Chesterton Tribune

 

 

John Burnett shuffles of this mortal coil at age 80

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After a cowardly six-week battle with pneumonia, John Burnett, 80, shuffled off this mortal coil on December 31, 2016.

He was born August 16, 1936, in Brownfield, Texas, a town he couldn't wait to escape from.

He is survived by his sister, Carolyn, a true pain in the arse and a dire enemy until John fled the small town for a slightly larger college town. With separation the siblings discovered they actually liked one another and became friends.

The slightly larger town, Lubbock, was still in Texas and after a stint at Texas Tech University John fled further afield, eventually arriving at the University of Chicago. From there he was dragged kicking and screaming to serve his country in Alaska by, as John called him, Uncle Sugar. His reluctance did not keep him from becoming a sharpshooter. In Alaska he seemed to mostly read books and send home jokes about moose turds. His army buddies, able to see to the core of John's character, awarded him a plaque with three moose turds on it. After the Army he completed his bachelor's degree in English at Roosevelt University in Chicago. From a young age until 1981, John had a hateful love affair with alcohol. He began recovery in 1981. With sobriety came the return of his personality, especially his somewhat twisted sense of humor.

In 1982 he met his beloved, Susie (nee Hill). He fought valiantly for eight years against marriage, finally succumbing in 1990, a year after they bought their home in Porter, Indiana.

John had an eclectic career, and he accomplished very little in his life. In Chicago he worked for the National Opinion Research Council and then for Channel 11. When he first got sober he worked at Bob's Newsstand at the top of the stairs of the Randolph Street Metra station. Later on he became an alcoholism counselor. When he and Susie moved to Indiana he became a naturalist at Dunes State Park. John loved classical music, much to Susie's dismay. One of the biggest mistakes of her life was to buy him a stick-under-the-counter radio for the kitchen (since he was the chef of the family). He had it tuned to WFMT ALL THE TIME. Eventually Susie, a pop, rock and a country fan, learned to live with that. He also loved bluegrass music for many years, and then defected to old-timey music. John himself plucked at the guitar and mandolin, and sang; and he belonged to the Save the Tunes Council in Chesterton, Indiana. Every January for 40 (?) years, John served almost competently in the office of the University of Chicago Folk Festival, misinforming and misdirecting callers. He was active in selecting many of the acts for the festival.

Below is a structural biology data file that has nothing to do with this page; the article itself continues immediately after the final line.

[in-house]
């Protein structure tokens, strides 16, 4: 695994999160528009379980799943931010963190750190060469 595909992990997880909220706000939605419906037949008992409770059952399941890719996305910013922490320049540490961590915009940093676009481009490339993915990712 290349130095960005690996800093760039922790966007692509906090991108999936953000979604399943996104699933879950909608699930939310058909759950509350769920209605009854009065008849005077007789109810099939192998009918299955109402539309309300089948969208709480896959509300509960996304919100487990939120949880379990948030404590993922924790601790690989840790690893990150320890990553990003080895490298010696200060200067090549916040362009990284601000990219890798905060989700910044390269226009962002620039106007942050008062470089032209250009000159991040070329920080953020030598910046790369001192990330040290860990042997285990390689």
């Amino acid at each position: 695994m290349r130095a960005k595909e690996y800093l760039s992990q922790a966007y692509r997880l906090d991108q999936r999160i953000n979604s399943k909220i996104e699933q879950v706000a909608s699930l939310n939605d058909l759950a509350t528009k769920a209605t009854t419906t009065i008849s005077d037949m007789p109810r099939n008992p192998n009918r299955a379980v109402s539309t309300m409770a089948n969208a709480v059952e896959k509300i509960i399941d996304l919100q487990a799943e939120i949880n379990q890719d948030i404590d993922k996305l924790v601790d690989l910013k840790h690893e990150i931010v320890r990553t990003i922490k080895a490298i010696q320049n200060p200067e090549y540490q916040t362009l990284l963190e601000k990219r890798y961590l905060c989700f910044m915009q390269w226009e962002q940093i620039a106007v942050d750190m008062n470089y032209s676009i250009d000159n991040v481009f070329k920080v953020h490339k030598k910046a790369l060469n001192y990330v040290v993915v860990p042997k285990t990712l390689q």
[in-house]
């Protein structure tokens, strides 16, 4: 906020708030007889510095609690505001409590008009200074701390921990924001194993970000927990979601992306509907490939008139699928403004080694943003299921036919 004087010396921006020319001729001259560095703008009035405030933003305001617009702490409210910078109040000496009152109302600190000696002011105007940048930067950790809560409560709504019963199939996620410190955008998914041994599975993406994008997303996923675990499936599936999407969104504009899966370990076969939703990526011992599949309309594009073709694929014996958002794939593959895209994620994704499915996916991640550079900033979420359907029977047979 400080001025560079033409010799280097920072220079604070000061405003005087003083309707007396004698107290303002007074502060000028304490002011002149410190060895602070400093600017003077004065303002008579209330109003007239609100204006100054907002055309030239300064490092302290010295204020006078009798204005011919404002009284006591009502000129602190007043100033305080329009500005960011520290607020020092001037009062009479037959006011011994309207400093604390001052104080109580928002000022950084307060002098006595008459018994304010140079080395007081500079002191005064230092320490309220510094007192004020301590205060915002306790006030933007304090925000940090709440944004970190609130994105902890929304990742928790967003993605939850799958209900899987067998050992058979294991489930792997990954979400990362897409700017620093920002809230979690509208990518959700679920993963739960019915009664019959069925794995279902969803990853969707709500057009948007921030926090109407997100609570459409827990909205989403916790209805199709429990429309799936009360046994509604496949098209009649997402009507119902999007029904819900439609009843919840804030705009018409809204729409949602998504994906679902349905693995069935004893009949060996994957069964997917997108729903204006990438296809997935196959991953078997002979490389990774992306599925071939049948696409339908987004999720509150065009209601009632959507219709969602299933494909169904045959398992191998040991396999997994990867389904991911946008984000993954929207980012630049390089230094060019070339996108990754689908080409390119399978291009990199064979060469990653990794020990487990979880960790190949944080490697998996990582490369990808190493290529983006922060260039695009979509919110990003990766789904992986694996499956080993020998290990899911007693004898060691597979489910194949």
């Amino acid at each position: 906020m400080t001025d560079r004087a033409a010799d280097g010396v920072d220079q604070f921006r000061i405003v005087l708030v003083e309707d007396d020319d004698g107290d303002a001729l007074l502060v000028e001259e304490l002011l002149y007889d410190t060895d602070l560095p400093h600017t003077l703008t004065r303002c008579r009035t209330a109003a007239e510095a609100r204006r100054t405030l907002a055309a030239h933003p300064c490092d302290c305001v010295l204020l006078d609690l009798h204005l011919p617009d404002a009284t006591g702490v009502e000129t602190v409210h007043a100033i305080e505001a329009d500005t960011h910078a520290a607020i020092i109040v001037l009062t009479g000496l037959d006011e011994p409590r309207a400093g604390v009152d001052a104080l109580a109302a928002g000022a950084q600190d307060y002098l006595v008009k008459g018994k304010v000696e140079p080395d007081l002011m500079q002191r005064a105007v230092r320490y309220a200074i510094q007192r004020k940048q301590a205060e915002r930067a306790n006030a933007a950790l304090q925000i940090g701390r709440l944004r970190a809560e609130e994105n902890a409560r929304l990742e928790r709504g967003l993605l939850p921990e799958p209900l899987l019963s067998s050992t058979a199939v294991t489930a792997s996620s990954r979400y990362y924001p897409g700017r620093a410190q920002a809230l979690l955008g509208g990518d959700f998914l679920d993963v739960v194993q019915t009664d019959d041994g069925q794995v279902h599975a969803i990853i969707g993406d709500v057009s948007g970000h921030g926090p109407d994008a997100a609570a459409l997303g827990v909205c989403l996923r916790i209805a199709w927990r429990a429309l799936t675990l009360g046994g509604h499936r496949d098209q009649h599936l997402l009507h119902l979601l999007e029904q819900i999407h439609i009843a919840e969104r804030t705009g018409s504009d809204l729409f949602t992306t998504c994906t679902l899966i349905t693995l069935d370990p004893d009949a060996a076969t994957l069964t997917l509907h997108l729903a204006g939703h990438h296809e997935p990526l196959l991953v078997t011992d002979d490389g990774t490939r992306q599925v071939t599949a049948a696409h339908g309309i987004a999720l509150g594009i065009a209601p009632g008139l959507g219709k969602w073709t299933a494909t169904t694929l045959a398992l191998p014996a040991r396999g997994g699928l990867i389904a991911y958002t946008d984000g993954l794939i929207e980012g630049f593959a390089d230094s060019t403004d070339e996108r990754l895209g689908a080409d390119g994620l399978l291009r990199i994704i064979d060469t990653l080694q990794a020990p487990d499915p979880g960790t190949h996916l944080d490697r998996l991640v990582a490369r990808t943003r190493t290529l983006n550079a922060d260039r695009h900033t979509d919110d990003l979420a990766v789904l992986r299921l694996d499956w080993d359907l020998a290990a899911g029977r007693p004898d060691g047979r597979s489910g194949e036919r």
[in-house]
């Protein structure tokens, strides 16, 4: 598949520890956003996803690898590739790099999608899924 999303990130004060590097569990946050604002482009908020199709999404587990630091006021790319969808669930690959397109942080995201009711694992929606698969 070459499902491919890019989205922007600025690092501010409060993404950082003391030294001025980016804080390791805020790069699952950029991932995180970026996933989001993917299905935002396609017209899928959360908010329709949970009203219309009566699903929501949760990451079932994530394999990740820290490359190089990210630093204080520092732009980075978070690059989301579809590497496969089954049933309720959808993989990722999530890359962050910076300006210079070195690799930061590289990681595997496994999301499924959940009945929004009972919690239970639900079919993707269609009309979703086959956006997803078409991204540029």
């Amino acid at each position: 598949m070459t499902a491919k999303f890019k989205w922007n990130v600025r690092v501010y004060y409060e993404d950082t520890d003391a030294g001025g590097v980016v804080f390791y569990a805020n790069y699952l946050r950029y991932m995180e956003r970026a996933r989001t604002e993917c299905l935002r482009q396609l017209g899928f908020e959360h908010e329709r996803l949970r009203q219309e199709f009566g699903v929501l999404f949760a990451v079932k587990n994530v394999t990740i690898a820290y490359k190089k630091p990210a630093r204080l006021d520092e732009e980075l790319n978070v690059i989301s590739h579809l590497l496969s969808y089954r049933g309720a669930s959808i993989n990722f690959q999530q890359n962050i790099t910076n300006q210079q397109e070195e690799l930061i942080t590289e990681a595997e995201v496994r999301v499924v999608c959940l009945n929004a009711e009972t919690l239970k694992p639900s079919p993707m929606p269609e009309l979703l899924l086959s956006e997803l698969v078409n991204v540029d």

Despite his flaws, too numerous to mention, he will be sorely missed. Goodnight, sweet prince, and flights of angels sing thee to thy rest. There will be no services at this time.

Arrangements were handled by Edmonds & Evans Funeral Home, 517 Broadway, Chesterton, IN 46304. Cremation services provided by Heritage Crematory, Portage, IN. Online condolences to the family may be made at www.ee-fh.com

 

Posted 1/4/2017

 
 
 
 

 

 

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